Senior Partner & Managing Director, Global Leader, Technology Advantage Practice
How the CIO Can Help Beat the Downturn—Part II
The first paper in this series, which focused on the implications of the economic downturn for IT, outlined a framework to help chief information officers and IT departments develop an action plan—including a “Plan B,” or actions to be taken in the event that conditions have reached crisis levels.1 Since then, we have had many discussions with CIOs, run workshops with a number of IT leadership teams, and worked closely with several clients on the development of IT action plans. In this second paper, we take a look at what CIOs are actually doing in response to the downturn. We also highlight several case studies and point to other actions that CIOs might want to consider.
Clearly, there is a lot of doom and gloom in the economy—and for good reason. As The Boston Consulting Group has written elsewhere, the “good old days” are gone and businesses have been and will continue to be challenged in many fundamental ways.2
But the downturn has a silver lining. Many companies will be presented with a rare opportunity to embark on truly transformational change—whether it be a unique M&A opportunity or the launch of a new, technology-enabled (or in some cases even technology-driven) business model. This will be change that would not have been possible in more comfortable times. And IT executives can and should play a critical role in helping these companies take advantage of such opportunities.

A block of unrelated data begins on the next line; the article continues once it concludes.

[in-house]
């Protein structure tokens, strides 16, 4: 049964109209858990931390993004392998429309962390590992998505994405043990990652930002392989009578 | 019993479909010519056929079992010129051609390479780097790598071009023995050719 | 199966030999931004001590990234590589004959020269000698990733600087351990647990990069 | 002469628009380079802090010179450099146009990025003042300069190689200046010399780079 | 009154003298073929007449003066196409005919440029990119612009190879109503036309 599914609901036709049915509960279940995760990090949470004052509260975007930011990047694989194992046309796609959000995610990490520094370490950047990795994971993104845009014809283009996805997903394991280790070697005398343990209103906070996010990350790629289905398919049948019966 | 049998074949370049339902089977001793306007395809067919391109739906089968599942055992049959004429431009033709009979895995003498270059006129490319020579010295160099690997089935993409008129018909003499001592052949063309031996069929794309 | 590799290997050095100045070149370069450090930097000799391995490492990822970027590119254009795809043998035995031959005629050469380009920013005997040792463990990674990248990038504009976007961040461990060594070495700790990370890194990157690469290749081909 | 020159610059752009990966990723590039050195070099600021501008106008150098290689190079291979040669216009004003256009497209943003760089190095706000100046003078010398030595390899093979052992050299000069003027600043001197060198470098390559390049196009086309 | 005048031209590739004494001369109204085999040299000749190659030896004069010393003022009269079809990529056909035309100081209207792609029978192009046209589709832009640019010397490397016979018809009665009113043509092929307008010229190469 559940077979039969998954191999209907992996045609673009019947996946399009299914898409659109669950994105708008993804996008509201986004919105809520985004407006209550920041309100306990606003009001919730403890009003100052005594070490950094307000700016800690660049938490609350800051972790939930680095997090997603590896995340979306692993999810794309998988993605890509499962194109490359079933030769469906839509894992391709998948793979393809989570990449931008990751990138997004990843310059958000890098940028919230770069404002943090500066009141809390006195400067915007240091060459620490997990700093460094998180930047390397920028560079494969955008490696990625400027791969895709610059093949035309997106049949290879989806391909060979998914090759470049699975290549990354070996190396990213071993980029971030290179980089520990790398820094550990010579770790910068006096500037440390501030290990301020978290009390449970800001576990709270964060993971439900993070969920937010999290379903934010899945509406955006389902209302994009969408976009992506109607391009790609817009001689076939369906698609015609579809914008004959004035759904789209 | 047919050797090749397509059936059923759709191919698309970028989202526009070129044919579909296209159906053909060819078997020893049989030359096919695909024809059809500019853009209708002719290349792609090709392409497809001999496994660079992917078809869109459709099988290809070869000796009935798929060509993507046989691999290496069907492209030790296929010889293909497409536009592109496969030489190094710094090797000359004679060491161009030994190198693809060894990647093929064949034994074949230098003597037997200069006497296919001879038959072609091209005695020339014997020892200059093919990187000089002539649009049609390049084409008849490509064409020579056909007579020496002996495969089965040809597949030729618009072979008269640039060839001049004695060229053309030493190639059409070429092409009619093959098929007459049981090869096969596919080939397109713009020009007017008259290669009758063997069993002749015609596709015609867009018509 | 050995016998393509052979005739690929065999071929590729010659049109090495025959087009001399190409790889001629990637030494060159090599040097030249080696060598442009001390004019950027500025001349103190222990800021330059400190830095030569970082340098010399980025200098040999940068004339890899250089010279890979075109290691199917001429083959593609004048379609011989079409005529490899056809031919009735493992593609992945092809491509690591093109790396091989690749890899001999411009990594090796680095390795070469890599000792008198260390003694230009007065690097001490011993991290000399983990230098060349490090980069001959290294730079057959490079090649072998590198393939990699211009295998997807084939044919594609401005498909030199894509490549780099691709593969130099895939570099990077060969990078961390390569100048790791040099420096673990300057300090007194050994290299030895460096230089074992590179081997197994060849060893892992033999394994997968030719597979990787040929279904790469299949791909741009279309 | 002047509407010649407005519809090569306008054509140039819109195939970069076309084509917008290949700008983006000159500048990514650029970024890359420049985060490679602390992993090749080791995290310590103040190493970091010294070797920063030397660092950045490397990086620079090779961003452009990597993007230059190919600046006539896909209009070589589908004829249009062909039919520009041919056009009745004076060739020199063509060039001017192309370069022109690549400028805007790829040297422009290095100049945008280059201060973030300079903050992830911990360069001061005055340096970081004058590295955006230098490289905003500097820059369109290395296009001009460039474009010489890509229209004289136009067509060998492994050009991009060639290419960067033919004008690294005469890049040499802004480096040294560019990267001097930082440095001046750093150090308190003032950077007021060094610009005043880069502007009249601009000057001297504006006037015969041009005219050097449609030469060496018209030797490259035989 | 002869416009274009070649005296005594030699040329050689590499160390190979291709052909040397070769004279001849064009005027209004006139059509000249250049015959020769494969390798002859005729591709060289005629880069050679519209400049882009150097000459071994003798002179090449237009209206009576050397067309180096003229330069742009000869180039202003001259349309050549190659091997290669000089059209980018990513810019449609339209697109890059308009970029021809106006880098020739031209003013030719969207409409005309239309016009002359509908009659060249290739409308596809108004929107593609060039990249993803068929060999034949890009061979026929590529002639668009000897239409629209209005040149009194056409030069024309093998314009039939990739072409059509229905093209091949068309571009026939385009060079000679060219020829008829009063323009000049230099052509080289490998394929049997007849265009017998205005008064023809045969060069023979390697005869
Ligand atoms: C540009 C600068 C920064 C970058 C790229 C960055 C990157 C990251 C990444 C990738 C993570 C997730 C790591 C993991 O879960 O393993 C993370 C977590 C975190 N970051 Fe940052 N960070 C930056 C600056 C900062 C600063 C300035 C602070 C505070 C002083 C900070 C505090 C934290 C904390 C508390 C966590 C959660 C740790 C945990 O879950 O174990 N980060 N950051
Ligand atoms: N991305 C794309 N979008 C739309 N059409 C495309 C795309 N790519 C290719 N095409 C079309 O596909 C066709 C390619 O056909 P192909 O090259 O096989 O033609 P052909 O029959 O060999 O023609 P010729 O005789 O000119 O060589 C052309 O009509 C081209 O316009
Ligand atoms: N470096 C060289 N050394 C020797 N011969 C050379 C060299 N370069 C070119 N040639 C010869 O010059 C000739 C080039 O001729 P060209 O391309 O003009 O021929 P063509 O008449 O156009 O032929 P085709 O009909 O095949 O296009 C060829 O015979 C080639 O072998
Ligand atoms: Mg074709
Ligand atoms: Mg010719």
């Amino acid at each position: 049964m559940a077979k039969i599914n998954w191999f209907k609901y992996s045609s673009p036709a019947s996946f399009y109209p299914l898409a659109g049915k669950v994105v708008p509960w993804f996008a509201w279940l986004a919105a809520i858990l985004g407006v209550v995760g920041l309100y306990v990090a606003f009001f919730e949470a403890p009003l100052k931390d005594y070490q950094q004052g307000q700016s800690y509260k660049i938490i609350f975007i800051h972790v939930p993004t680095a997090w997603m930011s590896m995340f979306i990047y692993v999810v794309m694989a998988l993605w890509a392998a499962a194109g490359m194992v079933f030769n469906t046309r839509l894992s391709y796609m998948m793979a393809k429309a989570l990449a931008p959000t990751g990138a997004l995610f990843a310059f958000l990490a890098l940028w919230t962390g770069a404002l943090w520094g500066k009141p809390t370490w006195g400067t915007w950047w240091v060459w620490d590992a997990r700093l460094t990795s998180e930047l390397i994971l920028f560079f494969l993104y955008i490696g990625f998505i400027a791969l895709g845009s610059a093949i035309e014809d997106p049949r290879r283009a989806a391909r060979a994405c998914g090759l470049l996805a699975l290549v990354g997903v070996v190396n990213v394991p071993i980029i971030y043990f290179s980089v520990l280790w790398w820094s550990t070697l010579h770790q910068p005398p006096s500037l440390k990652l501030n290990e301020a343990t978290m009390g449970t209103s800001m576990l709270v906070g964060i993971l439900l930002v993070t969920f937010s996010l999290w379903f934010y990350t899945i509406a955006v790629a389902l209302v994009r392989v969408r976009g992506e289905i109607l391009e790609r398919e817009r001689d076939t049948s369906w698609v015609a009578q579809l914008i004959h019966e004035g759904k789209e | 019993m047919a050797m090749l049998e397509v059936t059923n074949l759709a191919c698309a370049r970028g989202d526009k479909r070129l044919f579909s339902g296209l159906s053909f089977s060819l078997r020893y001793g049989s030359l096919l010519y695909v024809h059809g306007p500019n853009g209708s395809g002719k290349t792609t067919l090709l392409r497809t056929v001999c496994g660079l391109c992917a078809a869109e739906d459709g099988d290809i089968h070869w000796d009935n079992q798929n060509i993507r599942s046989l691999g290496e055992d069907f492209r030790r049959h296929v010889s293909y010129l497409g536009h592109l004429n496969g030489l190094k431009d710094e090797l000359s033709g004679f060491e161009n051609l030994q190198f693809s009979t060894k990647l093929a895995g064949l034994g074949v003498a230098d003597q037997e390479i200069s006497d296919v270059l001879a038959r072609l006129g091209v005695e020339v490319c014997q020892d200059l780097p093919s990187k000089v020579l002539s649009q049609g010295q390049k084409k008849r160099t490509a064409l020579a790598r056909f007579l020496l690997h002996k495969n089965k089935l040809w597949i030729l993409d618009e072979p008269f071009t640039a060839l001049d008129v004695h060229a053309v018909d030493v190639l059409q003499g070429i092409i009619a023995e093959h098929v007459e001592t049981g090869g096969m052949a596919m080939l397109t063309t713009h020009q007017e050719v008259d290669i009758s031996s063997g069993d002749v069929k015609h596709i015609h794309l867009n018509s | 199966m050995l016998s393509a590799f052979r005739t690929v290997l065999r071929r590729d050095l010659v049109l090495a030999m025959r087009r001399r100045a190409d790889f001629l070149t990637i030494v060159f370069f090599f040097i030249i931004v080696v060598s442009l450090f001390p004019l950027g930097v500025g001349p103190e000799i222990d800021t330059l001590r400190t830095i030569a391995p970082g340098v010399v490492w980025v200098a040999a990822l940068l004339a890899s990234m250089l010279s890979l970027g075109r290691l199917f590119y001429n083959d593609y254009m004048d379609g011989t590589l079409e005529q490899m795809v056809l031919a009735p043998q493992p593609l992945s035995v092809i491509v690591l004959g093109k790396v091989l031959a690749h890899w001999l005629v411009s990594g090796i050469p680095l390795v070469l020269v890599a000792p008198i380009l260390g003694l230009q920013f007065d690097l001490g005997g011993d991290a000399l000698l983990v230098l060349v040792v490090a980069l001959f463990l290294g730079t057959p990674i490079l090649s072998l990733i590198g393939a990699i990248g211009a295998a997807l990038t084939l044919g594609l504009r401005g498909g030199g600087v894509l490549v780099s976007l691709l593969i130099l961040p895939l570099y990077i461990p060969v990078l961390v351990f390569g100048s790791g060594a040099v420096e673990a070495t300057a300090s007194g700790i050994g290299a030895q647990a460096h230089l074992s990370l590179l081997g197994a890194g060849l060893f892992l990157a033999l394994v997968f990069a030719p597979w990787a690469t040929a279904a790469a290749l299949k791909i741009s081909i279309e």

To be effective in this role, though, CIOs will have to act boldly and with agility—characteristics generally not associated with IT. CIOs will also need to be able to think in terms of scenarios and become comfortable with ambiguity.
Obviously, this will not be easy. But for those CIOs who can surmount the challenges and seize the reins, the payoff for their companies, during both the downturn and the eventual upturn, can be substantial.
In short, now is the time for the CIO to act—and to lead. As one client put it, “A crisis is too good an opportunity to waste.”
The authors would like to thank Gary Callahan, Angela DiBattista, Gerry Hill, and Janice Willett for their editorial and production assistance in the preparation of this paper.